It’s Day 47 of the South African lockdown, and I think I’m suffering from third-quarter isolation.

Gay Pride 2011 float
Lockdown photo 47: An angry queen at Gay Pride 2011 (from the archives). This photo has absolutely nothing to do with what I’m writing about. I just came across it this morning and remembered I like it. Also I didn’t take any pictures today.

Albert Vorster, a longtime reader with a knack for sending me articles that perfectly encapsulate feelings I didn’t realize I had, sent me this Australian story about “the dreaded third quarter of isolation” this morning. The article, written two weeks ago by James Purtill, explains:

“Researchers have found there appears to be an inflection point where the frustration and hardship of being cooped up inside gets suddenly harder to bear. According to the clinical psychologist who assesses the mental health of Australians in Antarctica, we’re entering this phase now.”

The author goes on:

“Australians have broadly been through two periods of isolation: an initial point where there was panic buying and confusion, and then a ‘honeymoon period’ when it felt novel and different to stay at home…That phase — which we can call the sourdough starter moment, or the time when we all downloaded Houseparty — is passing.”

Wow, this really hit the nail on the head for me.

I remember that first phase so clearly — the last couple of days before lockdown, when I tossed and turned all night and jumped out of bed at the crack of dawn, running around in a panic trying to accomplish everything I thought I needed to do before that metaphorical door slammed shut. That frenetic, panicky feeling continued for the first few days of lockdown, when I struggled to accept the things I’d lost (mainly trips I’d been looking forward to) and adjust to my new reality.

Then came the honeymoon phase, when an eerie sense of peace descended. I developed exciting new habits: new exercise routine, new eating routine, new blogging routine. I cooked enthusiastically and froze the leftovers. I drank wine. Zoom calls were still a novelty. My calendar was free of social commitments so my time belonged solely to me. I felt sad and apprehensive for the world, but totally — almost blissfully, at least in hindsight — in control of my own life.

Now I’m in the third phase — the “third quarter”. Again, in the words of James Purtill:

We may now be entering the dreaded third quarter of hollow-eyed stares, odd fixations and brooding resentment. Time grows sludgy. The days blur into the nights, and the weekdays into the weekends. You’ve hidden the notifications from a recently downloaded exercise app and you’re no longer telling people you’ll learn Italian. You begin to suspect that your friends have their own Messenger group.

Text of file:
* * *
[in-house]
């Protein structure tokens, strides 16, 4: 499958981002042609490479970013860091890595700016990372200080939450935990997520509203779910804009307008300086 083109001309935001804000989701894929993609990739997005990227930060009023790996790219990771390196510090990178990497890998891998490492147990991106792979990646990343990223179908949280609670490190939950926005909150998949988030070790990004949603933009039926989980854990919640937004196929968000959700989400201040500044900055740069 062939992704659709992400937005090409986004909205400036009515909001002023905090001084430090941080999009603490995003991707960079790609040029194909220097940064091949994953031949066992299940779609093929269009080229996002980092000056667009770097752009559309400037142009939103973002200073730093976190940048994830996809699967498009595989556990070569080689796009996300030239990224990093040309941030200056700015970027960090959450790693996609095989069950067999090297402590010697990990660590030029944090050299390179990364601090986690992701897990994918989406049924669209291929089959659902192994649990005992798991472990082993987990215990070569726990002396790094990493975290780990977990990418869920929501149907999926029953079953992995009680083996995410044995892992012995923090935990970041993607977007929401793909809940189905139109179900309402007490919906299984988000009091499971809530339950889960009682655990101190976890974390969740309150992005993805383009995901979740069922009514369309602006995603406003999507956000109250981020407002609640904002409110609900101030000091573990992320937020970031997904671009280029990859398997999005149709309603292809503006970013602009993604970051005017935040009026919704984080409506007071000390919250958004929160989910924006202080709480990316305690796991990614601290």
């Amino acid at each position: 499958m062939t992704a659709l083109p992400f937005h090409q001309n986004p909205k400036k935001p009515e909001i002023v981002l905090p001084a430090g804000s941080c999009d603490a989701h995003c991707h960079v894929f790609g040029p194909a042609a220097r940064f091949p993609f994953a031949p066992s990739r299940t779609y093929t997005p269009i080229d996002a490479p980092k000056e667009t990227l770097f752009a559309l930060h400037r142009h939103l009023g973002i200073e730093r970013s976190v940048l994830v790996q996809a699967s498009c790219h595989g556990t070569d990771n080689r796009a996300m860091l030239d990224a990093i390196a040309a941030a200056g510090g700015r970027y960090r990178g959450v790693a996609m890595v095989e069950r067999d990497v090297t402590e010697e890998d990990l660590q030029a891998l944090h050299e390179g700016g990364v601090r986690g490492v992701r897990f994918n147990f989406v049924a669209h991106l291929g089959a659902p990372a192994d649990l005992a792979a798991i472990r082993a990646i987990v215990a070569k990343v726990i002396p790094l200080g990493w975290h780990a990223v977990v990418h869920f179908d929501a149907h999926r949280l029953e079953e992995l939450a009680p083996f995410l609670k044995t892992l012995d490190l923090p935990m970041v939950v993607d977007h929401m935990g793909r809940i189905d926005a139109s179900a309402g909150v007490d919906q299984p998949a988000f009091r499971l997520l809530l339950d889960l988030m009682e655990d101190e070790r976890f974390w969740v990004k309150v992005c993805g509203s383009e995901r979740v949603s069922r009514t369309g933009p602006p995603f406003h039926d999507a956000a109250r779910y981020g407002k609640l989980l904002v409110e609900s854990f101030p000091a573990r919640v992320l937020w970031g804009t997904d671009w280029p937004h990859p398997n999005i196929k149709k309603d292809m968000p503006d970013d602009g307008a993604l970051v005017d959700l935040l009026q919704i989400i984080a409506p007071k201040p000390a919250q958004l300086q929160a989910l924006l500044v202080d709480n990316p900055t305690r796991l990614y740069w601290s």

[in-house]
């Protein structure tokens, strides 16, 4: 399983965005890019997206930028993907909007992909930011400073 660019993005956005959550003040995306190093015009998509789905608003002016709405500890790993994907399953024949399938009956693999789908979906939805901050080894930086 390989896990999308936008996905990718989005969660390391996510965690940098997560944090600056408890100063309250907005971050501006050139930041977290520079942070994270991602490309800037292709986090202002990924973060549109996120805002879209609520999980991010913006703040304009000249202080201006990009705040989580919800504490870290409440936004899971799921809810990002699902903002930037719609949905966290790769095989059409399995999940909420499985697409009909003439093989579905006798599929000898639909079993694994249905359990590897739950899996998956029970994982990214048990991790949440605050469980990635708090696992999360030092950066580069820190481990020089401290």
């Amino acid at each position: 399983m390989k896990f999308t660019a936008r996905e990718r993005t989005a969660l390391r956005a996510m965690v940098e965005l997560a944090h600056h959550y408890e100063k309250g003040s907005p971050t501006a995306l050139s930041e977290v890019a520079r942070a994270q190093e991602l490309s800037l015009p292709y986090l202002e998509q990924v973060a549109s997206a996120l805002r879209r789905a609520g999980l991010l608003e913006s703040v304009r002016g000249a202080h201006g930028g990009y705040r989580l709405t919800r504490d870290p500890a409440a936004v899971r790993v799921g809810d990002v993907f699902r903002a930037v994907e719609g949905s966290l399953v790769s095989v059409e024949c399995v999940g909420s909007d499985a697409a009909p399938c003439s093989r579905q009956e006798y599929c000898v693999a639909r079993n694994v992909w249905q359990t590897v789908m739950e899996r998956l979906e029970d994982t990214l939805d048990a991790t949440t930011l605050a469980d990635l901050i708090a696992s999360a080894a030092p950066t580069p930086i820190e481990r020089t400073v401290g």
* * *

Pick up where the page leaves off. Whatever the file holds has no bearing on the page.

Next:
I have no idea who you are, James Purtill, but you’re speaking my language. The odd fixations, the brooding resentments, the sludgy time and day blurring into night…All of that. All of that and more.

I’ve attended many American football games, and the third quarter of the game is always the hardest. If your team is winning, even by a wide margin, you worry they won’t hang onto the lead. If your team is losing narrowly, you fight a persistent sense of impending doom. If your team is getting killed then you’ve already lost hope. You try to convince yourself you don’t care, that it’s only a game and you’re fine with the outcome either way. The truth is, you do care and you’re not fine.

I’m fighting that sense of impending doom. My team is losing and I don’t feel terribly optimistic.

The article doesn’t go on to explain how people usually feel during the fourth quarter. I’m not sure I want to know.

I had a skype session with my therapist a couple of hours ago and cried for nearly the whole hour. I feel hopeless, I told her. I feel unproductive and useless and worried about the future. I don’t know where I belong anymore, or what my life will look like whenever this…situation…ends.

I’ve become acutely aware of my dearth of commitments: no full-time job, no kids, no partner, no house (at least not one I own), no permanent residency in South Africa. Before the pandemic I enjoyed being free — not tied down, able to go anywhere and do whatever I want, whenever I want. Now, since I’m stuck anyway, I’m wishing for a slightly heavier anchor to hold me in place.

In case you hadn’t noticed, my motivation to write these lockdown journal posts in the morning has officially dissolved. It’s almost 6:30 p.m. Oh well.

Today’s Worthy Cause

This is more of a fun activity than a worthy cause. My friend Julia, a geography lecturer at the University of Mpumalanga, is conducting a survey about attitudes toward travel in these new, weird times. It would help Julia immensely if the Americans and South Africans among you participate in the survey.

If you’d like to take the survey, please click here. I did it myself and had fun — it takes about ten minutes and is totally anonymous.

Talk to you again tomorrow (probably in the evening).

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